Monday, September 22, 2014

girl power?

This is going to be kind of a mashup of three articles I've read recently. They're written by, or about,  interesting and accomplished women.

So first of all, you recognize Linda Carter as Wonder Woman of course. Jill Lepore wrote a piece in the New Yorker about her history. There's a firewall, subscribers only, so I'll just summarize a little of it. Wonder Woman was created in 1941 by William Moulton Marston, "a psychologist with a PhD from Harvard. A press release explained, 'Wonder Woman was conceived ... to set up a standard among children and young people of strong, free, courageous womanhood; to combat the idea that women are inferior to men, and to inspire girls to self-confidence and achievement in athletics, occupations and professions monopolized by men' because 'the only hope for civilization is the greater freedom, development and equality of women in all fields of human activity.'" This was only a few years after Superman and Batman were introduced.

Lepore traces Wonder Woman's origins to what she calls "feminist utopian fiction," which centered on Amazonia. The Amazons of Greek myth escaped to an island when men tried to make them slaves, and there they lived happily in their matriarchal society. It's also part of the story that the Amazons cut off one breast, the better to handle a bow and arrow. So the Wonder Woman that we know is actually quite anatomically incorrect. But what I really found interesting is that Wonder Woman was inspired by Margaret Sanger, the early champion of (then illegal) birth control, who was a member of Marsten's family. 

Today in the New York Times (another firewall, sorry) an article that coincided nicely with Lepore's, and this was all new to me as well. A professor, coincidentally also at Harvard, named Amy Cuddy, gave a TED talk that is the No. 2 most viewed of all time. The talk is on "power poses" and she references the Wonder Woman pose, that is, legs apart, hands on hips, head held high, as the key to better self-esteem, better mood, better work habits, more success. Even just visualizing a more confident pose seems to work. "Women often shrink in public settings, she said. The men in her Harvard classes shoot their arms straight up to answer questions, while the women tend toward a bent-elbow wave. Along with touching the face or neck or crossing the ankles tightly while sitting 'these postures are associated with powerlessness and intimidation and keep people back from expressing who they really are,' Ms. Cuddy said."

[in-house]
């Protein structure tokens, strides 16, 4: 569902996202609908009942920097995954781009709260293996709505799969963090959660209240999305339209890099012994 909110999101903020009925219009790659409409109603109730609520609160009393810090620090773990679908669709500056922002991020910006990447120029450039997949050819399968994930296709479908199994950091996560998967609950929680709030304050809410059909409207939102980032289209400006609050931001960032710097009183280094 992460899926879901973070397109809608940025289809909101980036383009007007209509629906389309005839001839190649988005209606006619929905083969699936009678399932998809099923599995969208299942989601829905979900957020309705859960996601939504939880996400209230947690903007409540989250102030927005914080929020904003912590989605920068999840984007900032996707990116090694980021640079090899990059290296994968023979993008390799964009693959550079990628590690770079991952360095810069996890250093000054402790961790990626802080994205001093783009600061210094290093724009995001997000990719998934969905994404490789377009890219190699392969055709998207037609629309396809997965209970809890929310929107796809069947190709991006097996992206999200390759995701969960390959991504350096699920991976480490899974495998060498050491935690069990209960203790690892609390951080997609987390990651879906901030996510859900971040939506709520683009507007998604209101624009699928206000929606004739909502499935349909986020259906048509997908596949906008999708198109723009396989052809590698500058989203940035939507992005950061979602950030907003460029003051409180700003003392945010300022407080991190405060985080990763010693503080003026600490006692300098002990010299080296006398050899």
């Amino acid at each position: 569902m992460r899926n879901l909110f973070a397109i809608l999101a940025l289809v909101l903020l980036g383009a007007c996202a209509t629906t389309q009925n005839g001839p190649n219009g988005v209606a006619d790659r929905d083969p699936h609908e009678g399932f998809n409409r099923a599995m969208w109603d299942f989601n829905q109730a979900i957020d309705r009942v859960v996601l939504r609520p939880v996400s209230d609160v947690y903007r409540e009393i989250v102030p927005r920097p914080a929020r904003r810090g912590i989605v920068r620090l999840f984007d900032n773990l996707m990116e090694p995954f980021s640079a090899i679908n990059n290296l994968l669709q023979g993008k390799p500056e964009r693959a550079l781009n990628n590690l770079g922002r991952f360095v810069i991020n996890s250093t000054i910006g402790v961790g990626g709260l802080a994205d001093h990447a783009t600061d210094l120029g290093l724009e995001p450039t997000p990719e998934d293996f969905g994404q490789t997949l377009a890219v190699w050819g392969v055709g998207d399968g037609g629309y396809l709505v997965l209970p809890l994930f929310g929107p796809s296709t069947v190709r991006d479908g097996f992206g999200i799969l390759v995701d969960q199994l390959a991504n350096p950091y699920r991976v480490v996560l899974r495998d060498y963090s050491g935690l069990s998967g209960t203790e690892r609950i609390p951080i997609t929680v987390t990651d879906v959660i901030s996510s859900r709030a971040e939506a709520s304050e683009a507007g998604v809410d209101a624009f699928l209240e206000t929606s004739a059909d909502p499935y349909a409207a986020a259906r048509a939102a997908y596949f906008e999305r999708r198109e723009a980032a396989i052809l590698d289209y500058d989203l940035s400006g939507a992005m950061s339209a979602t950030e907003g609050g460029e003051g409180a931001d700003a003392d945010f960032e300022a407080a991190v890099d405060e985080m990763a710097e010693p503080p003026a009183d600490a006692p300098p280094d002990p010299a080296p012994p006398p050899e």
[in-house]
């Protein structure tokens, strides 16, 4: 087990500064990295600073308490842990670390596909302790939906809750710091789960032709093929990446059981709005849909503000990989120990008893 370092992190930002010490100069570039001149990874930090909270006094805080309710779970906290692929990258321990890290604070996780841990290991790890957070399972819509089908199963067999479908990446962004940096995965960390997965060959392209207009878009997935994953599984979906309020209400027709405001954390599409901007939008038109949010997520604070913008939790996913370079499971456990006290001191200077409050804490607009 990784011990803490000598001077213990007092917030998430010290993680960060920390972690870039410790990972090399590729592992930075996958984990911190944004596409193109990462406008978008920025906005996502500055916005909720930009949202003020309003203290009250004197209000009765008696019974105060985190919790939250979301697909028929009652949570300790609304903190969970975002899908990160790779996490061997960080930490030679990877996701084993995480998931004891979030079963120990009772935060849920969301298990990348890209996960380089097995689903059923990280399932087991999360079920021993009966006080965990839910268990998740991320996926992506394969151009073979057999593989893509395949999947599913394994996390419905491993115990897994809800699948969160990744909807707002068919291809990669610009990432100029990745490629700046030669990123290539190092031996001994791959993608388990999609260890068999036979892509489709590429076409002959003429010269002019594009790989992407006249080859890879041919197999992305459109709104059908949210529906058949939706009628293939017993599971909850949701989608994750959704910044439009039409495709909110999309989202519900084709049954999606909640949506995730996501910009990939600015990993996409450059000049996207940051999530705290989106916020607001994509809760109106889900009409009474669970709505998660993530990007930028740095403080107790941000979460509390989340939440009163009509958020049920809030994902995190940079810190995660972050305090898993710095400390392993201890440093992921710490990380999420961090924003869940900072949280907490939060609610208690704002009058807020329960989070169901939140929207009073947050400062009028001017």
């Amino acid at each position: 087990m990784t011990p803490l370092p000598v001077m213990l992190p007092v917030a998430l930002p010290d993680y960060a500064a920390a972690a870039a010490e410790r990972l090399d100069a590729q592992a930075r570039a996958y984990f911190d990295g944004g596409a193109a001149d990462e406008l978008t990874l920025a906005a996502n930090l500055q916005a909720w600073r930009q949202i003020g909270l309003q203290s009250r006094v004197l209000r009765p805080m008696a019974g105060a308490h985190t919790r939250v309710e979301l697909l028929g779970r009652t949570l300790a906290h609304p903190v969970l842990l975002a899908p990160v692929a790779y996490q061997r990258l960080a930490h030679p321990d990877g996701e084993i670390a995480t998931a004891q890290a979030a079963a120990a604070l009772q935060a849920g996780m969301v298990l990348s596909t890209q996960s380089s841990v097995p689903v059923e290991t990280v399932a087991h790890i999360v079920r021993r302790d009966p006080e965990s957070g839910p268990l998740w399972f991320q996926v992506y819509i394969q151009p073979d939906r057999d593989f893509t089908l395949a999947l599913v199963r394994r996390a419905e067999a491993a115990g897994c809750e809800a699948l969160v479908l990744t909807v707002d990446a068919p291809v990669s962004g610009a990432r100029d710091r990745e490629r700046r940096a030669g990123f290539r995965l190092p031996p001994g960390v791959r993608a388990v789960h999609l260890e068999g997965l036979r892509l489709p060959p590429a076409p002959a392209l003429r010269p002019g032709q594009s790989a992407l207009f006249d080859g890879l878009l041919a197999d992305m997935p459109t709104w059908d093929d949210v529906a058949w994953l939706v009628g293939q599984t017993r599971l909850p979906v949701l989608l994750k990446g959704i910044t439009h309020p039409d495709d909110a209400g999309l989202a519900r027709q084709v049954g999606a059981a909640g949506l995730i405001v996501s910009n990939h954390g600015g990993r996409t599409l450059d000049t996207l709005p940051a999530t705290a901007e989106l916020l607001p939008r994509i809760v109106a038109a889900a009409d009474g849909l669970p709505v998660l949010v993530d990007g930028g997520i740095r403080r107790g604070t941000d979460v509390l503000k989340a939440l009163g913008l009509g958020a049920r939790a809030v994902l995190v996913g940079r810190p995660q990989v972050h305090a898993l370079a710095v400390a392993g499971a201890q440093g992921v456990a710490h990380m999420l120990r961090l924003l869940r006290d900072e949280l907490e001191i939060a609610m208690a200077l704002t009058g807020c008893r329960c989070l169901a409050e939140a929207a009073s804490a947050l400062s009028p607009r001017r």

Even the way you get up in the morning can make all the difference in your day. Don't just rise from a fetal position- stretch your arms and legs out, and you will feel more optimistic. Sounds good. I'm going to try it, it can't hurt, right?

Now for the bad news. An article recently posted on artnet was titled "We Asked 20 Women "Is the Art World Biased?" Here's What They Said." And here's where I want to scream. Because no matter how much we talk about this, no matter how many women are now museum curators, the statistics concerning women artists are stubbornly unchanged, or nearly so. See another post on artnet: "Art World Bias by the Numbers." Women run just a quarter of US art museums with budgets over $15 million. Those leaders make just 71 cents for every $1 earned by men. New York magazine critic Jerry Saltz did his own tally of Artforum ads in the September issue: Of 73 ads for New York galleries, 11 were for solo shows by women—15 percent of the total." Women make up half of the graduating classes in art schools. So where do they go? What do they end up doing?

The reasons are largely market driven- male artists bring higher prices for their work than female artists. But there are biases ingrained in aesthetics as well, with a woman's "point of view" not valued as highly. Further consider the age factor, which exists for women but not for men.

I quote Margaret Harrison's response on the first artnet article:
As a pioneering third wave feminist artist, now observing the fourth wave (I count down from Mary Wollstonecraft and her A Vindication of the Rights of Woman), from a cursory observation, it still does exist. Even taking into account that the 2010, 2012, and 2013 winners of the Turner Prize were women, in its history since 1984 there have been 24 men to six women receiving the award. On a personal note, in 2013 I was awarded the Northern Art Prize, (known as the Turner Prize of the North). This prize, which doesn’t have an age limit—as in the case of the Turner—so is a non-ageist award, turned into an ageist event anyway. Nearly all the press, including the BBC, responded with the phrase “Pensioner wins the Northern Art Prize.” Now, there had been at least one male artist over the age of 50 (albeit not as old as myself) who had previously won the award, but age was not even discussed. It took the shine off the award [for me], as it intimated that it wasn’t about quality but more about the age of a woman artist. I subsequently was awarded one of the Paul Hamlyn [Foundation Awards for] Artists and there was no mention of age or gender, for which I will be forever grateful.
—Margaret Harrison, Artist

It's going to take a lot more than power poses to make a dent in the status quo. But Wonder Woman doesn't give up.